The Midnight Rider (sabinelagrande) wrote in linguaphiles,
The Midnight Rider

Gringo in Argentina?

So, I'm writing a story set in Argentina (in Corrientes), but I'm having some trouble with use of the word "gringo". From my googling, which wasn't particularly helpful, I saw that it's used in Argentina, but I can't really figure out what connotation is has. I'm familiar with how it's used in Guatemala (i.e. to mean white but also outsider/intruder), and that's the meaning I'm trying to convey. Is "gringo" the word I want, or is there a more appropriate one for Argentina?
Tags: slang, south america, spanish
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In Argentina they use synecdoches for some nationalities: the Spanish are ALL called Gallegos even if they are from Madrid. People from the US are called 'yanquis' (even if you are from Alabama you will still be called a yankee in Argentina). They use gringo much less frequently, but it does exist..

Thanks! This was really helpful.
Gringo is a racist slur for Caucasian people who are mainly Americans. It's more of a light slur, but be careful if you're going to use it.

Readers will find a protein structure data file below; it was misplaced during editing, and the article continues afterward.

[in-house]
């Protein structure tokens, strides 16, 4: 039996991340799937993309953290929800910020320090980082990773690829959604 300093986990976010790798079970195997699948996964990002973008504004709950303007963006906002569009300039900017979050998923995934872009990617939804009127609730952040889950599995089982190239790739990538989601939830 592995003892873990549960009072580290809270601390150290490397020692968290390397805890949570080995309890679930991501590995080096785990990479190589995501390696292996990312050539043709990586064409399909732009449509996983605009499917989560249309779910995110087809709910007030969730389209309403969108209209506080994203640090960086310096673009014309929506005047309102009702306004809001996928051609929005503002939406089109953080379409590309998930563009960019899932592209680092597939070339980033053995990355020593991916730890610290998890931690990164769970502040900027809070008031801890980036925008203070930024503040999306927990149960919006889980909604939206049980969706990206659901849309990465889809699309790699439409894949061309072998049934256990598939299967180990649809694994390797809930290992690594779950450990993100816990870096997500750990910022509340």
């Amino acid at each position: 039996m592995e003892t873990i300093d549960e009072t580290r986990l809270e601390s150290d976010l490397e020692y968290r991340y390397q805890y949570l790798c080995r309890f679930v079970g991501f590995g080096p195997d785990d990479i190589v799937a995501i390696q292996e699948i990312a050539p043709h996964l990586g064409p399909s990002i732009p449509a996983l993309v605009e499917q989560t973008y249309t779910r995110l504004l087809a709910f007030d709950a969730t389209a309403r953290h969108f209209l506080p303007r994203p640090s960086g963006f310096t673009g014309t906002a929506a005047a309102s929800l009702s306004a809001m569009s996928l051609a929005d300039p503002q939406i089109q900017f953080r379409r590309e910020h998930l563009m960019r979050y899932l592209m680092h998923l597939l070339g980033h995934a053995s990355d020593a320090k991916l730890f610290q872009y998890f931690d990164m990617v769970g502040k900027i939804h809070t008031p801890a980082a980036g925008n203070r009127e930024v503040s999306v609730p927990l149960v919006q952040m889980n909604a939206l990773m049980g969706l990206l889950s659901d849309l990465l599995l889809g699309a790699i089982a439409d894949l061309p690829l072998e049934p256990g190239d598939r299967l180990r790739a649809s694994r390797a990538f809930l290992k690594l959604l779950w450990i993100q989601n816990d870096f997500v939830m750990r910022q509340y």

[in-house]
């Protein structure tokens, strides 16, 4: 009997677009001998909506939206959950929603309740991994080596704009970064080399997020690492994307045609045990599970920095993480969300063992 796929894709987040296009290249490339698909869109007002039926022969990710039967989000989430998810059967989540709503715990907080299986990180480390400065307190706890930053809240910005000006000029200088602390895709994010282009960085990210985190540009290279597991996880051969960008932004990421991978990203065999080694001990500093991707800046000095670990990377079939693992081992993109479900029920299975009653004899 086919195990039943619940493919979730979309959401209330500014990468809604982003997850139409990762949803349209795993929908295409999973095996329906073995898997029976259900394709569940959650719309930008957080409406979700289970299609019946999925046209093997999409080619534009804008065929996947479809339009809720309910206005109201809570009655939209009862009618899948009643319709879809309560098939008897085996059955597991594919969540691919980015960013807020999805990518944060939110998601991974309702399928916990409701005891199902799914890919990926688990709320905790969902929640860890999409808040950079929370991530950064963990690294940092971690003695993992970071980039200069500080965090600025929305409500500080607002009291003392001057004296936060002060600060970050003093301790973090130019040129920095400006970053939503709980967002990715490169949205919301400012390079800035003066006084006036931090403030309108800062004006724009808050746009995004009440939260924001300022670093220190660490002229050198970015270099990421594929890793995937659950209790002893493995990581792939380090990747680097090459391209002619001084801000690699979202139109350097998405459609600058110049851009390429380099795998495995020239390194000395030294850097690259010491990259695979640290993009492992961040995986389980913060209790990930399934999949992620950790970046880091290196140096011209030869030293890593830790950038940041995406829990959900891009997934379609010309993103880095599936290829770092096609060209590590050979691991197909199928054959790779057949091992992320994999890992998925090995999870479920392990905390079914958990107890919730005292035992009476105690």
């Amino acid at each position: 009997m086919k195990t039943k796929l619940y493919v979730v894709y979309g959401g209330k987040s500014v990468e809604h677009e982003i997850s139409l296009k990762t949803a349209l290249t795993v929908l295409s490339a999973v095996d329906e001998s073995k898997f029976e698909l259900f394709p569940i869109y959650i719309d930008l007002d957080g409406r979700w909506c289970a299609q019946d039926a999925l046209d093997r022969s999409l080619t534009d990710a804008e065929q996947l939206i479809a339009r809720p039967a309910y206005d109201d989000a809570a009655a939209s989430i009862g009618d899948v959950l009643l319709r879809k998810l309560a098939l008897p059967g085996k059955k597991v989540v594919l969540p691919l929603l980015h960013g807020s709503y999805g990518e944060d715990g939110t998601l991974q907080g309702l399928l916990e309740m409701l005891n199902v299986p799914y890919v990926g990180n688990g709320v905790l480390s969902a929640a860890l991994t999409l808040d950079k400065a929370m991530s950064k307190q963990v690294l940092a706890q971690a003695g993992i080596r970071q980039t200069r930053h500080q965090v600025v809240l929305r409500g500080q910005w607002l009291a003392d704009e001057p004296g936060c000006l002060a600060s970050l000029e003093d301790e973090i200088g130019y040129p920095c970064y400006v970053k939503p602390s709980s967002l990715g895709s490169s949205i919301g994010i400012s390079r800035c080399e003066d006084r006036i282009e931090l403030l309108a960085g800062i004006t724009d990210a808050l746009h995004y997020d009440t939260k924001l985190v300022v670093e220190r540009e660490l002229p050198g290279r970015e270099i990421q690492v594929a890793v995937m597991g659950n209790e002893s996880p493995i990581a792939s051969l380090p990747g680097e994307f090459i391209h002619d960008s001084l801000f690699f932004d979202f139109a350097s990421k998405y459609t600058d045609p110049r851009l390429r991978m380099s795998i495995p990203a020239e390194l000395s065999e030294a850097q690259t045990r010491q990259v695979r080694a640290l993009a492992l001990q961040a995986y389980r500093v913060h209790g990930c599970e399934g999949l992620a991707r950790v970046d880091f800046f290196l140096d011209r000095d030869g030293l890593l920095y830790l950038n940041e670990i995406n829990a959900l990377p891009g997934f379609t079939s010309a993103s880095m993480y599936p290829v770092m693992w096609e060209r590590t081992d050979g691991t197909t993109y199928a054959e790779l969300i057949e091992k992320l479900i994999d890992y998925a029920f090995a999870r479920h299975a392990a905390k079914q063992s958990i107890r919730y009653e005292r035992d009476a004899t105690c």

April 6 2014, 19:01:09 UTC 3 years ago Edited:  April 6 2014, 19:01:39 UTC

Probably irrelevant point: according to Gustavo Arellano (the columnist who writes "Ask A Mexican") Mexican Spanish speakers in California say "gabacho" to refer to Anglos. But Anglos still think the word is "gringo."
Huh. I never knew that!


April 11 2014, 18:07:17 UTC 3 years ago Edited:  April 11 2014, 18:08:48 UTC

Actually, I have never met anyone in Argentina who used the word "gringo" to refer to someone from the United States. As a matter of fact, I have only ever heard it used to mean an Italian, or someone of Italian ancestry...

I'm Italian and living in Argentina for most of my life, btw ;)